Wishing she may never exist seems arrogant and a peculiar form of selfishness, to me. You seem to offer two options: hope the human race stops reproducing altogether, or let other people’s children carry the species through the tough times ahead.

  108. David Marjanović, OM says

    sure, it has mountains that rise above the sea… but you can’t really actually *live* on them to any great extent.

    could support a tiny fraction of the current population, I suppose.

    Point taken.

    also, have you seen the political situation there of late? Evidently it’s becoming a pure autocratic dictatorship!

    weird.

    Quite.

  109. says

    the newly arable land

    no such thing, for the most part. the areas in the north that would constitute these “newly arable lands” have been scraped bare of soil during the last ice age. some of them have no soil (Canadian Shield), some of them have thin layers of poor soil. Certainly nothing to compensate for the loss of the current breadbaskets.

    Wishing she may never exist seems arrogant and a peculiar form of selfishness, to me.

    wishing less suffering for people is arrogant?

    that’s just idiotic. it only in fact makes sense if you think there’s some sort of necessity to humanity continuing, but that too is idiotic. In fact, the best thing for humanity would be to go extinct by no one reproducing anymore, voluntarily. That’s because eventually, humans will become extinct, and simply not procreating any further would be the only suffering-free way in which that could possibly happen. If not that, we’ll go extinct violently and painfully.

  110. Holms says

    Am I the only one interested in the fact that Arctic ice extent and volume have both rebounded from the record low of 2007? I get told that no single year, however remarkable, is indicative of climate change, yet I see no restraint in holding up 2007 (and other statistical outliers) as a dire portent of the worst sort.

  111. Epikt says

    Holms says:

    Am I the only one interested in the fact that Arctic ice extent and volume have both rebounded from the record low of 2007? I get told that no single year, however remarkable, is indicative of climate change, yet I see no restraint in holding up 2007 (and other statistical outliers) as a dire portent of the worst sort.

    There was an increase the following year, but the downward trend reestablished itself the year after that. The past couple months have been close to the corresponding 2007 levels, and in fact the July number (for sea ice extent) was lower than in 2007. That’s not what I’d call a rebound.

  112. monad says

    In fact, the best thing for humanity would be to go extinct by no one reproducing anymore, voluntarily.

    That would be the best way to end suffering, but there’s a lot of other things humanity would end up missing out on.

  113. says

    That would be the best way to end suffering, but there’s a lot of other things humanity would end up missing out on.

    people who have never existed cannot be “missing out” on anything, seeing as they have no faculties with which to experience any “missing out”. And you missed the point I was making, anyway: people will go extinct, eventually. Losing interest in procreation is the only way this will happen painlessly.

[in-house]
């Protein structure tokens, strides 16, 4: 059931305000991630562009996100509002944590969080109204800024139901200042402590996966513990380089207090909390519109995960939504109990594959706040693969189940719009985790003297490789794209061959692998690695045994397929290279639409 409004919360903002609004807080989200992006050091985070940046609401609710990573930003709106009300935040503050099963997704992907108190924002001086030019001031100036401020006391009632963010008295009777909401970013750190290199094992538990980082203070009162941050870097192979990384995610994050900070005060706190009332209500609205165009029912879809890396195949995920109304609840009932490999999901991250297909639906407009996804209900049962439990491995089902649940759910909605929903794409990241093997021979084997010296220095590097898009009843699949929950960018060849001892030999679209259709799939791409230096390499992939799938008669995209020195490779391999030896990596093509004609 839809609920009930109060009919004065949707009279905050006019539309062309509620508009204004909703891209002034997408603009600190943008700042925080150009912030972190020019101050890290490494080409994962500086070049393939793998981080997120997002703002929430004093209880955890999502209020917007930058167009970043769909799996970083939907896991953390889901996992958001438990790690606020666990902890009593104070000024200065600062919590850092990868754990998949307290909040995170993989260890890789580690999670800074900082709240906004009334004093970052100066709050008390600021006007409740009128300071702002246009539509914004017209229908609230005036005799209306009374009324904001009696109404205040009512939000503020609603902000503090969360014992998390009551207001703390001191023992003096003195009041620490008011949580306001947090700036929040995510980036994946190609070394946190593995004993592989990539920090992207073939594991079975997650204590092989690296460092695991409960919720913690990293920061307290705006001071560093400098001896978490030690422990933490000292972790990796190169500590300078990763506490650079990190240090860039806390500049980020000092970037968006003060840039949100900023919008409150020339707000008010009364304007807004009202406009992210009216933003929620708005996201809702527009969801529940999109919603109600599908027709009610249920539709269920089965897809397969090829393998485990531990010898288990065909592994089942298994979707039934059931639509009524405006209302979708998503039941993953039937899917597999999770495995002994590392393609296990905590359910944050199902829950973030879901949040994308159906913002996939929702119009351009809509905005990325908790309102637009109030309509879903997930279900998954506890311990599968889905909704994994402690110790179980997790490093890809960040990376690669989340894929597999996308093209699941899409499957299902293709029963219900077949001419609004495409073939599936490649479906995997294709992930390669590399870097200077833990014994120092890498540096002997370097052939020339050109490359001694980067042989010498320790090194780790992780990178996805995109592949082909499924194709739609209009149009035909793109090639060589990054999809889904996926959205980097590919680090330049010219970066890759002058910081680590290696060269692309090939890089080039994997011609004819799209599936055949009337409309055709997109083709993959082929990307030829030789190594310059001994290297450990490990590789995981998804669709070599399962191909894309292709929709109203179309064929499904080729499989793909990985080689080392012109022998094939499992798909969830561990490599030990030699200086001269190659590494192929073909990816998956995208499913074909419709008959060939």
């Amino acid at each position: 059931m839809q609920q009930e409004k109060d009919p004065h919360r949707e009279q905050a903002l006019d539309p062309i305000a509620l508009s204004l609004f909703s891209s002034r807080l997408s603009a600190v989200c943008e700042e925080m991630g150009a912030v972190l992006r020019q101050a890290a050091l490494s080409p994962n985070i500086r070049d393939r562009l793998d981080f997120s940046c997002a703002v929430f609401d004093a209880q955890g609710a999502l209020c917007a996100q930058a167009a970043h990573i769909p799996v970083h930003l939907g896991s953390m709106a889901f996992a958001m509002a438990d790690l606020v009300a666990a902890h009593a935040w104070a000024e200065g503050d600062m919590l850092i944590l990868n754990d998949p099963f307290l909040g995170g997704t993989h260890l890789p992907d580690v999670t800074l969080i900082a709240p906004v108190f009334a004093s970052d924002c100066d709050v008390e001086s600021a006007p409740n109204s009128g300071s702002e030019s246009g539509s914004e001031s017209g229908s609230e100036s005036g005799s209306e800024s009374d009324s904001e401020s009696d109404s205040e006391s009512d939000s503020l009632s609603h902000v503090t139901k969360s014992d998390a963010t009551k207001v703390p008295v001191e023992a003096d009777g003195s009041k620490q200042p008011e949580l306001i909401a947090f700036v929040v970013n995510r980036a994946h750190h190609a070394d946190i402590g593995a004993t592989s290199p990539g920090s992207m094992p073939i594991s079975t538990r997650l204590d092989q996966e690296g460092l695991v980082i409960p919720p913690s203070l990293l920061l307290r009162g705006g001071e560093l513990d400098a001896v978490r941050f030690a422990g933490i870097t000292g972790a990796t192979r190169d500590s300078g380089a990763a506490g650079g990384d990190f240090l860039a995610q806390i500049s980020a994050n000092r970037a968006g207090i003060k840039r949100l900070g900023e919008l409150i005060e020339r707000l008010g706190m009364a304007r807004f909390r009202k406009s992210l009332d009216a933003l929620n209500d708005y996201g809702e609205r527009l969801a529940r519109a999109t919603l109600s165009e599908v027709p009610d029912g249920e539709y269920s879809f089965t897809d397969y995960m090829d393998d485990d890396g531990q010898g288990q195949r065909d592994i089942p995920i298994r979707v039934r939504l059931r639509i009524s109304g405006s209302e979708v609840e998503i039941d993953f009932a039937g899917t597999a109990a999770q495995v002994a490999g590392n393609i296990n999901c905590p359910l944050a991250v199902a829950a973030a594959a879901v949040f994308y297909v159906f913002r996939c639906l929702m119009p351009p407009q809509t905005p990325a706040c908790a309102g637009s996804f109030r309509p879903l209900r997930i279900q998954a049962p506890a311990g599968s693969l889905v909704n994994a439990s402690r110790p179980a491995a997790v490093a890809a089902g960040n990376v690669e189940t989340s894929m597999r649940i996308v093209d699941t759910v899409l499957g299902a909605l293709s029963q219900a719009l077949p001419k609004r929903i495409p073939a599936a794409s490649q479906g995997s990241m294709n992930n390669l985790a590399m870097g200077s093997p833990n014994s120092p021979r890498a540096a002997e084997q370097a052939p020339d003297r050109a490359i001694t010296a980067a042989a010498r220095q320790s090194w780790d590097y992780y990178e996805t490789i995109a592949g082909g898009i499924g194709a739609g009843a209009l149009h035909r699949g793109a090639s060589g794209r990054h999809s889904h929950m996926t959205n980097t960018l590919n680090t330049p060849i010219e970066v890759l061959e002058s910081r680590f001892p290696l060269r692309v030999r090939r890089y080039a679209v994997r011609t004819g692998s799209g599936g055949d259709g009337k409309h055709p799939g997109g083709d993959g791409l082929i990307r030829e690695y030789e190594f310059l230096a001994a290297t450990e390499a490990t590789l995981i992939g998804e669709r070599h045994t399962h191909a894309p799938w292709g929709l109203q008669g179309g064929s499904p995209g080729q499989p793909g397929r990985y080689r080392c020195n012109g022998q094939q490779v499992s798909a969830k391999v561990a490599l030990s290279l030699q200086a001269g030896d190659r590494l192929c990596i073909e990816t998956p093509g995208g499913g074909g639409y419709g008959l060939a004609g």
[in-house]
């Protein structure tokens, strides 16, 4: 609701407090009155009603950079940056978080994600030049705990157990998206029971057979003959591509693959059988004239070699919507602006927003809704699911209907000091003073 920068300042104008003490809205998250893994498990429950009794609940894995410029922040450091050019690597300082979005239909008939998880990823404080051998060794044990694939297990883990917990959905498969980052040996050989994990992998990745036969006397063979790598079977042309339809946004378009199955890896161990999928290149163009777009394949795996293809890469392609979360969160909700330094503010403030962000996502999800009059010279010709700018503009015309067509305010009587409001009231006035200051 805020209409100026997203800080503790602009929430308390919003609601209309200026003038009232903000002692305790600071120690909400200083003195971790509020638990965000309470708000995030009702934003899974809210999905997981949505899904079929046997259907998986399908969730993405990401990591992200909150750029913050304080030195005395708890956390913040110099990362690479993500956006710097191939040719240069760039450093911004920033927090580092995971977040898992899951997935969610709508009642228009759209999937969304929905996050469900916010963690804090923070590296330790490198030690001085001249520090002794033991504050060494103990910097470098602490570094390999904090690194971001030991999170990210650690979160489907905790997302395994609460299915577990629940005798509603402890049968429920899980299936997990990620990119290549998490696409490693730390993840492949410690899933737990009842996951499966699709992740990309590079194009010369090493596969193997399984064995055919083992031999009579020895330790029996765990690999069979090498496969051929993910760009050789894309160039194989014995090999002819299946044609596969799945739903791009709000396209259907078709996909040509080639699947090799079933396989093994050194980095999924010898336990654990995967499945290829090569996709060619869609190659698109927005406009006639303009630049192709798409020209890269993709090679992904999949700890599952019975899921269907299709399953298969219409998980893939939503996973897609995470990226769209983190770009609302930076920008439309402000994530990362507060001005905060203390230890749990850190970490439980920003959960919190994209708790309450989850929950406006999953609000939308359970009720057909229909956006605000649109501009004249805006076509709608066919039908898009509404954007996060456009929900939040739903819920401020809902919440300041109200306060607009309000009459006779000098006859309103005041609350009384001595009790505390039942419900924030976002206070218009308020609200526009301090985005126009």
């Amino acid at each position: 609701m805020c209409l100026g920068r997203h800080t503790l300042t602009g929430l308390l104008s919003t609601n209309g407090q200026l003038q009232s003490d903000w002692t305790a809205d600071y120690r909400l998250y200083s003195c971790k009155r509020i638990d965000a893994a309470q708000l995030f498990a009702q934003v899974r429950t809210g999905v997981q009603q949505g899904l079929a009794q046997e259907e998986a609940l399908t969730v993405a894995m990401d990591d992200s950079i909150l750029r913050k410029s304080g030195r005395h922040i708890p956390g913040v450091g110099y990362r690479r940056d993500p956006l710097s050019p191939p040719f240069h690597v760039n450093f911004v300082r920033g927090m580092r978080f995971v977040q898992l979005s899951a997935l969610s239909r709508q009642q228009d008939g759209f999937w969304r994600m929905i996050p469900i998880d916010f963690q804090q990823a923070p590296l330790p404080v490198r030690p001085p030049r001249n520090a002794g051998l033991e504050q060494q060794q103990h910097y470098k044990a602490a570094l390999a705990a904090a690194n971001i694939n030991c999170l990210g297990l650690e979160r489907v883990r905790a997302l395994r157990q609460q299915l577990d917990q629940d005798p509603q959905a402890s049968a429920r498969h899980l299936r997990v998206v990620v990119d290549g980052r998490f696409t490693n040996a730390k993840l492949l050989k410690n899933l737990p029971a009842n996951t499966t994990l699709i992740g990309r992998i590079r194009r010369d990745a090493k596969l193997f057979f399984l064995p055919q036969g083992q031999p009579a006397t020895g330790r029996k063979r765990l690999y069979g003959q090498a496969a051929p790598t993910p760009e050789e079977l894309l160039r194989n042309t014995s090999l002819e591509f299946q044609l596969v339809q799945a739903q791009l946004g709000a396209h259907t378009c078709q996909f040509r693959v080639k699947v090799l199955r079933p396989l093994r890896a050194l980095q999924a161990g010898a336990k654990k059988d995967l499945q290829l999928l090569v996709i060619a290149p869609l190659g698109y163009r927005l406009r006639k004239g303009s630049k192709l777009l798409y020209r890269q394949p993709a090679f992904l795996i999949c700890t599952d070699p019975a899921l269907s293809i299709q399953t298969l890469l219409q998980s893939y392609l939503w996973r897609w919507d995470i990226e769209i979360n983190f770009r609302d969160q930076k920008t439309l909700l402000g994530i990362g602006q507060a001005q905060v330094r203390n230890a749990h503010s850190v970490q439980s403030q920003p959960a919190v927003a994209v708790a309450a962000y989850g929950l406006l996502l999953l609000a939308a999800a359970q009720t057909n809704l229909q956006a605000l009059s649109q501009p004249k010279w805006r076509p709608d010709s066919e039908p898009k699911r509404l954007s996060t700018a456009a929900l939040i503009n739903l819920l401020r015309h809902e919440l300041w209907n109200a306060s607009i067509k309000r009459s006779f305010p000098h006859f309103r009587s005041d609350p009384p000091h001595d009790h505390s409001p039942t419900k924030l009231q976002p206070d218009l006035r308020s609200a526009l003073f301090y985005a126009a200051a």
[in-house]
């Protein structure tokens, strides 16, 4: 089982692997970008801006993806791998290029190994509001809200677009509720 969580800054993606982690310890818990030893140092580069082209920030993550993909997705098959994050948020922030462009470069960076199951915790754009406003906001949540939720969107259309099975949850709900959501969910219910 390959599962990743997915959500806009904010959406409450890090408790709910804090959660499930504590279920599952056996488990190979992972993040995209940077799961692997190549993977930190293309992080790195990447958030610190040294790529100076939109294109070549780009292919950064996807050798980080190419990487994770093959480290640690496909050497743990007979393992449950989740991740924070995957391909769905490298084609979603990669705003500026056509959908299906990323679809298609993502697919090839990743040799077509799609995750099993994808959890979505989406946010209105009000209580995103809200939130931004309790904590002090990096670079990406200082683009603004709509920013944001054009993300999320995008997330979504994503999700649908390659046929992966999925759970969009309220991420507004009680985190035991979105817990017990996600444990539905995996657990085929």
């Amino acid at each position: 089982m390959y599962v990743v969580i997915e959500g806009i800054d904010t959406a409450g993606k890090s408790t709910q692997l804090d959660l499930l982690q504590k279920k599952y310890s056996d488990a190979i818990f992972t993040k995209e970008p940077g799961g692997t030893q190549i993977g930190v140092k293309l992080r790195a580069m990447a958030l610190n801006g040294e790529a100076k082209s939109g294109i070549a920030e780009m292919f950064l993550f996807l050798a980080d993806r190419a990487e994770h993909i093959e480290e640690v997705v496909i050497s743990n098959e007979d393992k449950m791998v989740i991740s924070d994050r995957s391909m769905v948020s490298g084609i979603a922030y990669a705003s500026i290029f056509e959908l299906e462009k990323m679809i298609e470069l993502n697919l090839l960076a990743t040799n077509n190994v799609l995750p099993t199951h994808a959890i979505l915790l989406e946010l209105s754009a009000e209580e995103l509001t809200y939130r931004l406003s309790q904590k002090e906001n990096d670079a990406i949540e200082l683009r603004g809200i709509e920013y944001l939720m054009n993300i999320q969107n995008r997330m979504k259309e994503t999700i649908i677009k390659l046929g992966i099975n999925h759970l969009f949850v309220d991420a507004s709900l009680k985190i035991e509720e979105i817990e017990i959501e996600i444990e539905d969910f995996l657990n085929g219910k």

114. monad says

    people who have never existed cannot be “missing out” on anything, seeing as they have no faculties with which to experience any “missing out”. And you missed the point I was making, anyway: people will go extinct, eventually.

    If you can be concerned with sparing hypothetical future people suffering, you can be concerned with what they could enjoy, too. I’m not convinced the negatives of existence are all that matter.

    And I understood that someday we will go extinct, just as I know that someday each of us will die. Unless you think it’s going to be soon, though, easing your passing is not necessarily the best thing for you. Not all suffering is worthy of euthanasia, after all.

  115. says

    DanL #138
    I am sorry I didn’t reply sooner; I’ve been away.

    You seem to offer two options: hope the human race stops reproducing altogether, or let other people’s children carry the species through the tough times ahead.

    I am offering no options for the future; I am saying that we, now, in the present, should be concerned enough to do all we can to ameliorate the damage we have caused and are causing.

    The reference to grandchildren is not to say that my grandkids are more important than anyone else’s; it is to bring home the relatively near future results of our inaction today.

  116. tushcloots says

    Holms says:
    27 September 2011 at 8:05 pm

    Am I the only one interested in the fact that Arctic ice extent and volume have both rebounded from the record low of 2007? I get told that no single year, however remarkable, is indicative of climate change, yet I see no restraint in holding up 2007 (and other statistical outliers) as a dire portent of the worst sort.

    Are you fucking serious? Are you?
    Do you honestly believe that 2007 is being used as proof? All by itself?
    Deniers are the ones that say, “Hey, it was bloody cold today, so much for global warming.”
    The last ten years, 15 yrs., etc., are the worst/most extreme in history, and 2007 is the worst of the worst. ‘Till another even worse occurs, like it does every few years(sometimes two or three in a row)

    In case you haven’t noticed, yearly temperature charts have more than one data point on them. Sheesh.

  117. says

    If you can be concerned with sparing hypothetical future people suffering, you can be concerned with what they could enjoy, too. I’m not convinced the negatives of existence are all that matter.

    you’ve completely lost track of this conversation, haven’t you.

  118. David Marjanović, OM says

    the areas in the north that would constitute these “newly arable lands” have been scraped bare of soil during the last ice age.

    Most of Siberia wasn’t under ice. But tundra and taiga soil aren’t all that great either. Steppe/breadbasket soil is something else.

    Evolution is extinction.

    No. Unless you count “having distinguishable descendants” as “dying out”.

    (This confusion os where “all species die out” comes from.)